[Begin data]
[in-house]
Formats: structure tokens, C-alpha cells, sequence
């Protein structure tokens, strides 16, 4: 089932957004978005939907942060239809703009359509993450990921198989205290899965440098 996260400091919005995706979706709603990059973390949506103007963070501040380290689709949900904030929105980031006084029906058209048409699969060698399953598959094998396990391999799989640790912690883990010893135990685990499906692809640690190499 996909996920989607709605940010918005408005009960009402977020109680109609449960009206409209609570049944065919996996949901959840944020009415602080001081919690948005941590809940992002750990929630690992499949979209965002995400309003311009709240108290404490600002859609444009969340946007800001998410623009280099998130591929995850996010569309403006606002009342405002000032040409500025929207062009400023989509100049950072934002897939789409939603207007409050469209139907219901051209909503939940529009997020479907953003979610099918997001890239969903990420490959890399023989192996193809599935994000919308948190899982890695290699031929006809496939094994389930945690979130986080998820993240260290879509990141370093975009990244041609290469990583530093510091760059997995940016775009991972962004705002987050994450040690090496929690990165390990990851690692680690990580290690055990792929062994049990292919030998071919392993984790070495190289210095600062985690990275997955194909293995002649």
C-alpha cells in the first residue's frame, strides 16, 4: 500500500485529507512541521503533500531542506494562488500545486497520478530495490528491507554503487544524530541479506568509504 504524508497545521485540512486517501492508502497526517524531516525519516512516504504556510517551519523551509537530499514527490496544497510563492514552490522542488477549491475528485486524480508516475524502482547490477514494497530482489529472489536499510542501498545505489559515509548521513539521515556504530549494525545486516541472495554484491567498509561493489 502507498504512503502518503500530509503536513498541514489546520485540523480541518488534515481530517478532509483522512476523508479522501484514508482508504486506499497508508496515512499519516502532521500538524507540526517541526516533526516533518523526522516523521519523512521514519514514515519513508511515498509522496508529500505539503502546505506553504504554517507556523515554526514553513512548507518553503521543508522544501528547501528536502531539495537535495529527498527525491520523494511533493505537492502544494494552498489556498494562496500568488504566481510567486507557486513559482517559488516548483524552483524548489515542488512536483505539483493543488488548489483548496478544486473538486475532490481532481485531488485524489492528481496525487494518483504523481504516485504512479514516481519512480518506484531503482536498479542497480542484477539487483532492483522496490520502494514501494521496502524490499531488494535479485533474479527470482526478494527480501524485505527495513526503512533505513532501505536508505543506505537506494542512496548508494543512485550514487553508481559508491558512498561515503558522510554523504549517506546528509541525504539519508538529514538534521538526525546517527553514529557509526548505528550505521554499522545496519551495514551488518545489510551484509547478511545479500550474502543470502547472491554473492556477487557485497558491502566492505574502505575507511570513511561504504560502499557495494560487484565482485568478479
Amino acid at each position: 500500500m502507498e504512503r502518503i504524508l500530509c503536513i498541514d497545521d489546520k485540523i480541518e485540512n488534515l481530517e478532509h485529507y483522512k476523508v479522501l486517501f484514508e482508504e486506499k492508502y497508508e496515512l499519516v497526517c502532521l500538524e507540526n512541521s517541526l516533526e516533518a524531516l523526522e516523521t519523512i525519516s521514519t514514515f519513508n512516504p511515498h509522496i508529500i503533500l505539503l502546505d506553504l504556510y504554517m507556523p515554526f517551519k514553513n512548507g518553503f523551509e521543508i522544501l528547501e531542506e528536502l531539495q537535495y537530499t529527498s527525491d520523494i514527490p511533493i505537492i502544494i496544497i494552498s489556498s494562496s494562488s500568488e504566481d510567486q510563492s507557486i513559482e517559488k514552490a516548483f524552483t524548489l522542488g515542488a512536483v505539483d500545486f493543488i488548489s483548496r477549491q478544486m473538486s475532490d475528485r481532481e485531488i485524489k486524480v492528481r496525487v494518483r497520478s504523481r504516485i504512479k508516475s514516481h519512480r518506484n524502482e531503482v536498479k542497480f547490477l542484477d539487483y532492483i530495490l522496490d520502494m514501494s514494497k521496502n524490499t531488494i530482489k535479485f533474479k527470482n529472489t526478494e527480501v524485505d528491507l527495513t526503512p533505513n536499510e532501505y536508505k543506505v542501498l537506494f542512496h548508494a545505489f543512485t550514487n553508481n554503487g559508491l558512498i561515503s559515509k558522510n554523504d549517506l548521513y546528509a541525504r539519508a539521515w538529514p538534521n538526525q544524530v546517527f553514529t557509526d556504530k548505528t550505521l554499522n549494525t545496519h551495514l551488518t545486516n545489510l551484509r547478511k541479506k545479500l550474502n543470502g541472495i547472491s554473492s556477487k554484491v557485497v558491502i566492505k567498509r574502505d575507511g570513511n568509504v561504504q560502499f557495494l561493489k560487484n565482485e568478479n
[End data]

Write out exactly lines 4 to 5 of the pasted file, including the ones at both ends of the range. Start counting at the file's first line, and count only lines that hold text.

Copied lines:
C-alpha cells in the first residue's frame, strides 16, 4: 500500500485529507512541521503533500531542506494562488500545486497520478530495490528491507554503487544524530541479506568509504 504524508497545521485540512486517501492508502497526517524531516525519516512516504504556510517551519523551509537530499514527490496544497510563492514552490522542488477549491475528485486524480508516475524502482547490477514494497530482489529472489536499510542501498545505489559515509548521513539521515556504530549494525545486516541472495554484491567498509561493489 502507498504512503502518503500530509503536513498541514489546520485540523480541518488534515481530517478532509483522512476523508479522501484514508482508504486506499497508508496515512499519516502532521500538524507540526517541526516533526516533518523526522516523521519523512521514519514514515519513508511515498509522496508529500505539503502546505506553504504554517507556523515554526514553513512548507518553503521543508522544501528547501528536502531539495537535495529527498527525491520523494511533493505537492502544494494552498489556498494562496500568488504566481510567486507557486513559482517559488516548483524552483524548489515542488512536483505539483493543488488548489483548496478544486473538486475532490481532481485531488485524489492528481496525487494518483504523481504516485504512479514516481519512480518506484531503482536498479542497480542484477539487483532492483522496490520502494514501494521496502524490499531488494535479485533474479527470482526478494527480501524485505527495513526503512533505513532501505536508505543506505537506494542512496548508494543512485550514487553508481559508491558512498561515503558522510554523504549517506546528509541525504539519508538529514538534521538526525546517527553514529557509526548505528550505521554499522545496519551495514551488518545489510551484509547478511545479500550474502543470502547472491554473492556477487557485497558491502566492505574502505575507511570513511561504504560502499557495494560487484565482485568478479
Amino acid at each position: 500500500m502507498e504512503r502518503i504524508l500530509c503536513i498541514d497545521d489546520k485540523i480541518e485540512n488534515l481530517e478532509h485529507y483522512k476523508v479522501l486517501f484514508e482508504e486506499k492508502y497508508e496515512l499519516v497526517c502532521l500538524e507540526n512541521s517541526l516533526e516533518a524531516l523526522e516523521t519523512i525519516s521514519t514514515f519513508n512516504p511515498h509522496i508529500i503533500l505539503l502546505d506553504l504556510y504554517m507556523p515554526f517551519k514553513n512548507g518553503f523551509e521543508i522544501l528547501e531542506e528536502l531539495q537535495y537530499t529527498s527525491d520523494i514527490p511533493i505537492i502544494i496544497i494552498s489556498s494562496s494562488s500568488e504566481d510567486q510563492s507557486i513559482e517559488k514552490a516548483f524552483t524548489l522542488g515542488a512536483v505539483d500545486f493543488i488548489s483548496r477549491q478544486m473538486s475532490d475528485r481532481e485531488i485524489k486524480v492528481r496525487v494518483r497520478s504523481r504516485i504512479k508516475s514516481h519512480r518506484n524502482e531503482v536498479k542497480f547490477l542484477d539487483y532492483i530495490l522496490d520502494m514501494s514494497k521496502n524490499t531488494i530482489k535479485f533474479k527470482n529472489t526478494e527480501v524485505d528491507l527495513t526503512p533505513n536499510e532501505y536508505k543506505v542501498l537506494f542512496h548508494a545505489f543512485t550514487n553508481n554503487g559508491l558512498i561515503s559515509k558522510n554523504d549517506l548521513y546528509a541525504r539519508a539521515w538529514p538534521n538526525q544524530v546517527f553514529t557509526d556504530k548505528t550505521l554499522n549494525t545496519h551495514l551488518t545486516n545489510l551484509r547478511k541479506k545479500l550474502n543470502g541472495i547472491s554473492s556477487k554484491v557485497v558491502i566492505k567498509r574502505d575507511g570513511n568509504v561504504q560502499f557495494l561493489k560487484n565482485e568478479n